Some states have additional requirements addressing the accumulation of paid vacation  time. One restriction frequently imposed forbids employers from  taking  away  vacation  that  has not  been used  by a given deadline;  the  reasoning  in these situations is that employers are not allowed to take away salary from employees, and paid vacation  is a form of compensation not significantly  different from salary. Similar issues arise when an employee leaves the  company  while  having  an  unused  balance of paid vacation. Some states require the company   to  convert  this  unused  vacation   to  its cash  value  (using  the  employee’s  hourly  rate  of pay) and  pay this amount to the employee;  other states  lack  such  provisions, so the  employee  will lose the  unused  vacation  after  leaving  his or  her employment  (many  people  in this situation try to use  up   their   remaining   vacation   before   giving notice to their employer).

Shift To PTO

In recent years, employers in the United States have begun to change  the way they offer paid vacation time. Traditionally, employees received different types of paid leave, each intended  for different purposes:  Sick leave was  used  for  illnesses, vacation time was for rest and relaxation, and personal  time was to care for family members  or address  other personal  or family issues. This would  occasionally present problems  because these leave periods  were intended  to remain  separate,  so employers  usually did not have the option  of converting  one type of leave  into   another.  This   would   mean   that   an employee who had used all of her sick leave would be unable  to take  additional time off if she broke her leg, even if she still had a large amount of vacation time saved up. This type of system could also incentivize sick employees to come to work despite their illness in order to avoid using sick leave, possibly spreading  the illness to other  employees  and detrimentally affecting office productivity.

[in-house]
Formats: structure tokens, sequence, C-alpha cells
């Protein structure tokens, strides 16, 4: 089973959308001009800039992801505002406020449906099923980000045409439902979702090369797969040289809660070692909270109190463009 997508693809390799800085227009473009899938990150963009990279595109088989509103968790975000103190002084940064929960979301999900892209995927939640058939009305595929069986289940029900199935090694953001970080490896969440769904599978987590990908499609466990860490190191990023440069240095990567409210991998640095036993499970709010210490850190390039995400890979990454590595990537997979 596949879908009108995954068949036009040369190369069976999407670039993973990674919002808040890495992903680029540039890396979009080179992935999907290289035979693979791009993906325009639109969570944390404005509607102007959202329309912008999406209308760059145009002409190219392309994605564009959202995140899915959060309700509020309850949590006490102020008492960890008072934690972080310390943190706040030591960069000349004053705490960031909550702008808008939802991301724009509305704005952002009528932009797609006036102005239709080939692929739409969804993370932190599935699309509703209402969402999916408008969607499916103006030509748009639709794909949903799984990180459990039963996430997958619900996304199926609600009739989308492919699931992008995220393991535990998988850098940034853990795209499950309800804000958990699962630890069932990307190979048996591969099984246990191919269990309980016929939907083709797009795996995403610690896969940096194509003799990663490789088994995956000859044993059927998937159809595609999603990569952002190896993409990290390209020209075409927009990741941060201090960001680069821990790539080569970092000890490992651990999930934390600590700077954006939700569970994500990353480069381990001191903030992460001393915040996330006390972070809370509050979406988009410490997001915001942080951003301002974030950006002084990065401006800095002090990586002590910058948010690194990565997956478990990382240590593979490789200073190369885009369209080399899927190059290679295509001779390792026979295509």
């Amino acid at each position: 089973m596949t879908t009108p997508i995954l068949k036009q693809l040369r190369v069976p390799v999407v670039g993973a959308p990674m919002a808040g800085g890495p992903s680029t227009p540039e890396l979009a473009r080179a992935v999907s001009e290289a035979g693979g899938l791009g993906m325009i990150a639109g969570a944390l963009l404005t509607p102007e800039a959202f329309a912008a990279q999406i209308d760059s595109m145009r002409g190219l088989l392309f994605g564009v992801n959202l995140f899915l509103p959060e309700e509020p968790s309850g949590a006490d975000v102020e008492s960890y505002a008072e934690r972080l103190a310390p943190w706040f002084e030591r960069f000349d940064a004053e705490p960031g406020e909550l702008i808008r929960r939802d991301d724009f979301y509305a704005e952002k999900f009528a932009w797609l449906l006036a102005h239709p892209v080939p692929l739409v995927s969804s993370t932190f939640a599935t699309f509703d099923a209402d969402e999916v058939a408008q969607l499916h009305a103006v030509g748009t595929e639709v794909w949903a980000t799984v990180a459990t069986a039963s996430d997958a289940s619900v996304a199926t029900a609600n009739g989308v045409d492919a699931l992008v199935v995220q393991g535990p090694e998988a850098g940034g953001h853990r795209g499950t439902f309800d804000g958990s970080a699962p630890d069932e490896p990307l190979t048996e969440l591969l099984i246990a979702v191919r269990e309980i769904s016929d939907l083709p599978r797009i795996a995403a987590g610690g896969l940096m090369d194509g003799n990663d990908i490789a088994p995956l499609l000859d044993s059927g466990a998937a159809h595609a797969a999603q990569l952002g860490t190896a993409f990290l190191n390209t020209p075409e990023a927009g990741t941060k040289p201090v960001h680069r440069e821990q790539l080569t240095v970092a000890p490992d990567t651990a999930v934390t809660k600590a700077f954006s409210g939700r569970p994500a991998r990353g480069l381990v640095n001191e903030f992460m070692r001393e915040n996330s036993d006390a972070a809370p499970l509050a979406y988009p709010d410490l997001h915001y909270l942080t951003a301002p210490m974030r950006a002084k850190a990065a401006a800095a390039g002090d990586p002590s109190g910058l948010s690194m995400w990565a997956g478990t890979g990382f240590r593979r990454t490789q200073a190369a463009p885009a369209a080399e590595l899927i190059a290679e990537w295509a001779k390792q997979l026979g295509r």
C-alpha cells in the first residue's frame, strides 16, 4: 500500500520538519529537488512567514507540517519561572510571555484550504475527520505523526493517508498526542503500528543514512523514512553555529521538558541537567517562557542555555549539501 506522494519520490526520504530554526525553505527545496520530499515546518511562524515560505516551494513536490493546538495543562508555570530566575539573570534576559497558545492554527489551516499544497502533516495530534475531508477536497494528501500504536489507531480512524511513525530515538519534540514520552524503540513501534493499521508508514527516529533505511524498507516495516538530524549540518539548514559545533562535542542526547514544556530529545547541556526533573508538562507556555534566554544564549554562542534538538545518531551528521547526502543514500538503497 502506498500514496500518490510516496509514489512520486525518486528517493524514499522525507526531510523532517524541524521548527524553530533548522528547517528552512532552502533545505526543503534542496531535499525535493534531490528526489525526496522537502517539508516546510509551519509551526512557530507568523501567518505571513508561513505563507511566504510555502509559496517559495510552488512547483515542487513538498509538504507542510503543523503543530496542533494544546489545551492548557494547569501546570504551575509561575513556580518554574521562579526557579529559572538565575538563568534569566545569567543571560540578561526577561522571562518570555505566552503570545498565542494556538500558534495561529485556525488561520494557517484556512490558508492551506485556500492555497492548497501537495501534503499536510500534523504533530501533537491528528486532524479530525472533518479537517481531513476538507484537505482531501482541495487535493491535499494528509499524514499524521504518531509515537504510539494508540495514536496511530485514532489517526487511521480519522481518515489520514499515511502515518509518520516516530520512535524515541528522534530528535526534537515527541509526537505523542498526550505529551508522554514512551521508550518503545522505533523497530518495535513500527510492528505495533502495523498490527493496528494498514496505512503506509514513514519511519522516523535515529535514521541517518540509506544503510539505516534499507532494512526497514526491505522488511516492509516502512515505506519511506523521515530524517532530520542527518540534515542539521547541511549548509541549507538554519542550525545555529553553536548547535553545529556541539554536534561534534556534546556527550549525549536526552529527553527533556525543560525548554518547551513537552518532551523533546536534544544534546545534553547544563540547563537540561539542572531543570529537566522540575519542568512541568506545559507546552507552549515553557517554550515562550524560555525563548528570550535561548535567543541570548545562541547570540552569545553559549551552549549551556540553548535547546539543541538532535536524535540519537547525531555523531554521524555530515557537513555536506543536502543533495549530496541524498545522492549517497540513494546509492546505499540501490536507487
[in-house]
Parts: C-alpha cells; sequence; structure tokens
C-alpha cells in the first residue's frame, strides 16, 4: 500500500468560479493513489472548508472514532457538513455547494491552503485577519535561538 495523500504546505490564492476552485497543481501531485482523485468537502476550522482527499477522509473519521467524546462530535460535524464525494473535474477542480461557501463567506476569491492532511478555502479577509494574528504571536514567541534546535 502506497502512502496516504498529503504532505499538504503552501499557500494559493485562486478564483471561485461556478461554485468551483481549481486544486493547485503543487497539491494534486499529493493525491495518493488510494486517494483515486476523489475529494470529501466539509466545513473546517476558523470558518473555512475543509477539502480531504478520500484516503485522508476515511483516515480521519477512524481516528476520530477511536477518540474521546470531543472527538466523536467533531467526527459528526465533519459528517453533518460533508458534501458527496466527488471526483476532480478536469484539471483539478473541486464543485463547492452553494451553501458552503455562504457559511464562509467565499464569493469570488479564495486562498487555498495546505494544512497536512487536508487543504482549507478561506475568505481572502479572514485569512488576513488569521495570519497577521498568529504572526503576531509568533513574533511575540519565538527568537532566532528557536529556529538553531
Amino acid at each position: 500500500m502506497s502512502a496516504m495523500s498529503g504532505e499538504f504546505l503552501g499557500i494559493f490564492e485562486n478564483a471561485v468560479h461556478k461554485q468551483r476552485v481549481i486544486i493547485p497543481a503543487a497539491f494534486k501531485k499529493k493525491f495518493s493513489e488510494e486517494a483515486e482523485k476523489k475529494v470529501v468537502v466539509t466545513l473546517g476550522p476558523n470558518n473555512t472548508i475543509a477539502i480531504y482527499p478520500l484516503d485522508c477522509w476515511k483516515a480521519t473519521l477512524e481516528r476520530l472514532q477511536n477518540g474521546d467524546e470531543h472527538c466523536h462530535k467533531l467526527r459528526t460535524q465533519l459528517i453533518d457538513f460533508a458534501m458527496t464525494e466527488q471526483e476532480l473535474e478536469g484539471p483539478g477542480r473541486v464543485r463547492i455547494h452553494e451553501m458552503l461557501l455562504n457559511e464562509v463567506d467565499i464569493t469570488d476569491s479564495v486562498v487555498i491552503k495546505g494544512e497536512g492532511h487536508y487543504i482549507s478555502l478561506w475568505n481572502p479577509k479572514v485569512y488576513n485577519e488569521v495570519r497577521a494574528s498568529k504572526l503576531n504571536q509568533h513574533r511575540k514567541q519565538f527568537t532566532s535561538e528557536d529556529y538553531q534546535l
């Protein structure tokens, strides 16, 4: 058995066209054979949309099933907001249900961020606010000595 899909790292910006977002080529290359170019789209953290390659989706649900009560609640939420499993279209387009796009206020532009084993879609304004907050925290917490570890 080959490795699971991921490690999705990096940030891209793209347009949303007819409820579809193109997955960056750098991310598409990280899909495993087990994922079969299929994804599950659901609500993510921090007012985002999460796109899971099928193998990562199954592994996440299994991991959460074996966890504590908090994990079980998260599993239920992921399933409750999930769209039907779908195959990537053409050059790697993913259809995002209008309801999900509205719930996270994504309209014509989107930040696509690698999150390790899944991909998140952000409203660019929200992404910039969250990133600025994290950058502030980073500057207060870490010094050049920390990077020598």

As an alternative, some businesses offer PTO as a single pool of paid leave days that employees can use for whatever  reason. Instead of having to budget time taken off in each of several categories, employees  have  a  lump  sum  of  PTO,  making  it easier for both employees and employers to administer. Critics of the new system, however, warn that some  employers  are  finding  ways  to  reduce  the total amount of paid leave allowed during the process of consolidating their legacy policies into new PTO policies.

Opposing  Views